Dr. Arthur "Trey" Andrews III

  I direct the Iniciativa Healthcare Access & Bienestar Latine (HABLa) lab at the University of Nebraska-Lincoln.  I received my PhD in Clinical Psychology   from the University of Arkansas  in 2014.  I also did my clinical internship at the Medical University of South Carolina with a specialization in traumatic stress.  I continued this  work as an NIMH-funded postdoctoral fellow at the National Crime Victims Research and Treatment Center (also at the Medical University of South  Carolina).  Throughout my clinical training and clinical work I retained a focus on providing services  for Latinx immigrant populations.  The majority of  my clinical work has been conducted in Spanish. In  2016, I joined the faculty in the Department of  Psychology with the Clinical Training Program and the Institute for Ethnic Studies with Latino and Latin American Studies.  

 I am incredibly passionate about making sure that my research translates into positive impacts for my community.  This is reflected in my dual research aims.  I want to make sure that we not only understand why disparities occur for Latinx populations, but also make sure that we find solutions.  Similarly, I want to provide mentoring opportunities to individuals from underrepresented backgrounds and work to improve diversity in the psychology training pipeline.  When I'm not working on research or teaching, I enjoy traveling and spending time outdoors with my wife, daughter, and son.

 You can find my full CV here.  Also, please feel free to contact me at if you are interested in my research or have questions about joining the lab.  You can also see my faculty page here.

Graduate Students

Laura Acosta 

Laura graduated from Florida State University (FSU) in 2015 with a B.S. in Psychology and a minor in Sociology. During her time as an undergraduate, she worked as a research assistant in clinical psychology labs and eventually completed her honors thesis under Dr. Thomas Joiner on suicidal ideation among Hispanic/Latinx individuals. After graduating, she went on to work in the social psychology labs of Dr. James McNulty and Dr. Andrea Meltzer where she coordinated four longitudinal projects on marital satisfaction among couples. Her passion for research lies in the prevention of mental health disparities among minority populations, especially Hispanic/Latinx individuals. She is also fascinated by the dual roles that family can have in the prevention and sometimes exacerbation of mental health disorders among Hispanic/Latinx young adult and adolescent populations. Aside from her academic pursuits, Laura can be found spending time with her family and Corgis, watching documentaries, playing video games, and complaining about the lack of Cuban food in NE.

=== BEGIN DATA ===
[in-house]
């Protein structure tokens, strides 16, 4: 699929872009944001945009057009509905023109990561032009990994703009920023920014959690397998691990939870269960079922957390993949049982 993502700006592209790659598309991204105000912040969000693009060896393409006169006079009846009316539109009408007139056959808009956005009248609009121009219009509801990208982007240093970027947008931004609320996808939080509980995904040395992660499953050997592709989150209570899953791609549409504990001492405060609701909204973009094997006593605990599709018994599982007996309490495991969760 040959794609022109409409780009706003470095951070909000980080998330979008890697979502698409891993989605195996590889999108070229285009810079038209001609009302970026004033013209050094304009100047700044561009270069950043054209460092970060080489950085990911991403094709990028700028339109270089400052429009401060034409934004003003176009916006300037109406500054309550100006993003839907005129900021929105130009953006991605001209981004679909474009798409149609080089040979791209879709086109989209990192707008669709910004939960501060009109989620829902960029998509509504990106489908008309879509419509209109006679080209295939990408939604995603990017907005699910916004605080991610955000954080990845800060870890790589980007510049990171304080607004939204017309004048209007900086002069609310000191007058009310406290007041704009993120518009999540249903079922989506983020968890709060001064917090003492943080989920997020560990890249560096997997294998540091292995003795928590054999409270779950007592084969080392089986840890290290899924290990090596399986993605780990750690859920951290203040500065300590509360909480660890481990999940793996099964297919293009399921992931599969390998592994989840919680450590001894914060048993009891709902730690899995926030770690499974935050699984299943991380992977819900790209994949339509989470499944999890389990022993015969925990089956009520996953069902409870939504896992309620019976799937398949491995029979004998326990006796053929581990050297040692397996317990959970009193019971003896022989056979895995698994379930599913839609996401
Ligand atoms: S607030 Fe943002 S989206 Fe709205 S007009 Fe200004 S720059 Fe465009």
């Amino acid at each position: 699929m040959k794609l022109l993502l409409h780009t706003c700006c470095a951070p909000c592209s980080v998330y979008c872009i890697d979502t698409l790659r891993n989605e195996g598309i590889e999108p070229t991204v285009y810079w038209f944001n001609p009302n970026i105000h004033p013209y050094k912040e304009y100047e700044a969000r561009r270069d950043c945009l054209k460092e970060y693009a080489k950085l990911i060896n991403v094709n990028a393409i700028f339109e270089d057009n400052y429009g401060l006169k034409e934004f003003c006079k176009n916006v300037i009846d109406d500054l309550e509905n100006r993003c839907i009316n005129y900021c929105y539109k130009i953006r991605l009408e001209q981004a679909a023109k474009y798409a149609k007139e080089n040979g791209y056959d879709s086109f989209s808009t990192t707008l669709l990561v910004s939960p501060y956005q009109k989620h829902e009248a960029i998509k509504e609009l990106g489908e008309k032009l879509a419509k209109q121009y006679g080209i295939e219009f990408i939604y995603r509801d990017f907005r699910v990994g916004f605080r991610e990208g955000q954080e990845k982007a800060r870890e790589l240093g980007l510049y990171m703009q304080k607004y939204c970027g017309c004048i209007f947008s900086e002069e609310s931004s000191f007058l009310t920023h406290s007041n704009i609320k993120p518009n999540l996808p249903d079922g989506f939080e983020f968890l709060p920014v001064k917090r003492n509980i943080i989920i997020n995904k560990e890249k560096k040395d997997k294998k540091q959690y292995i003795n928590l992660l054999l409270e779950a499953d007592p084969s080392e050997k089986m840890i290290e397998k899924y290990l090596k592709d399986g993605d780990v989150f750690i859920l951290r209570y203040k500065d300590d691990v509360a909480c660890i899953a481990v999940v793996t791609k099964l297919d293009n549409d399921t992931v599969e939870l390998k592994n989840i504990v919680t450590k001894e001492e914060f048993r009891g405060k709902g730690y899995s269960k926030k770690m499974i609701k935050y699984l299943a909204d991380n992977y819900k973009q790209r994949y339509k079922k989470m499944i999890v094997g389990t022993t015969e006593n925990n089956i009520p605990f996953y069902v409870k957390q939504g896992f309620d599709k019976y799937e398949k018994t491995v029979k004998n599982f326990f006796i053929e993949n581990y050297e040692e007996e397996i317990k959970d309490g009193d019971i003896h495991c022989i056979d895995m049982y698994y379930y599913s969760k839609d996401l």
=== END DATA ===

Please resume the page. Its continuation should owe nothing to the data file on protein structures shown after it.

María Natalia Acosta

Natalia Acosta

Natalia graduated from Universidad de los Andes, in Bogotá, Colombia in 2016 with a B.S. in Psychology. For three years she worked as a research assistant in the Public Health area of Fundacion Santa Fe de Bogota, a local non-profit private institution. There, she participated in projects regarding screening of behavioral and emotional issues in early childhood, prevention of obesity and diabetes in rural populations, and sexual health education of Colombian youth. She also worked with teens who were former guerrilla members, most of whom experienced internal displacement. Natalia is interested in the factors that influence the development of mental health issues in immigrants, especially Latinx population. In her spare time, she enjoys watching movies and series, as well as reading any book she can lay her hands on.

Allura Ralston


Allura received her B.A. in psychology from Temple University. As an undergraduate, she worked in the Adult Anxiety Clinic of Temple where she completed her honors thesis under the direction of Dr. Richard Heimberg. After graduation, she worked at Fox Chase Cancer Center in Philadelphia, coordinating research projects exploring technology-assisted adjuncts to care. These experiences ignited a passion for research and clinical work focusing on mental health disparities and treatment dissemination and implementation strategies (particularly technology-assisted treatments) for underserved populations. She bridges these research and clinical interests through her work with both Dr. Andrews’ lab and Dr. Debra Hope’s lab. Outside of her academic pursuits, Allura enjoys spending time with her family and friends, reading, and spending time outdoors.

Vanessa Dominguez

Vanessa graduated from the University of Florida (UF) in 2015 with a B.S. in Psychology, B.A. in Anthropology, and minors in Health Disparities and Women’s Studies. As an undergraduate, Vanessa interned at the Florida Department of Health as a Florida Certified HIV Counselor. Following graduation, Vanessa worked as a post-baccalaureate research assistant at the Center for Study of Emotion and Attention/Fear and Anxiety Disorders Clinic at the University of Florida. Under Dr. Peter Lang, Vanessa worked on an NIMH funded study researching multidimensional classifiers for anxiety and mood disorders through psychophysiology measures, fMRI, and cortisol. Vanessa joined the Woods Neuromodulation Lab at UF in 2018 as a study Interventionist applying transcranial direct current stimulation (tDCS) in conjunction with cognitive training for the Augmenting Cognitive Training in Older Adults (ACT) Study. Vanessa’s research interests include the development of mental health issues and their relationship to cultural factors, linguistic barriers, and physical disease in underrepresented groups, specifically racial and ethnic minorities and immigrant populations. Vanessa enjoys cooking, social justice advocacy, and drinking lots of coffee.

Project Managers 

Evelyn Estrada Gonzalez - Project Manager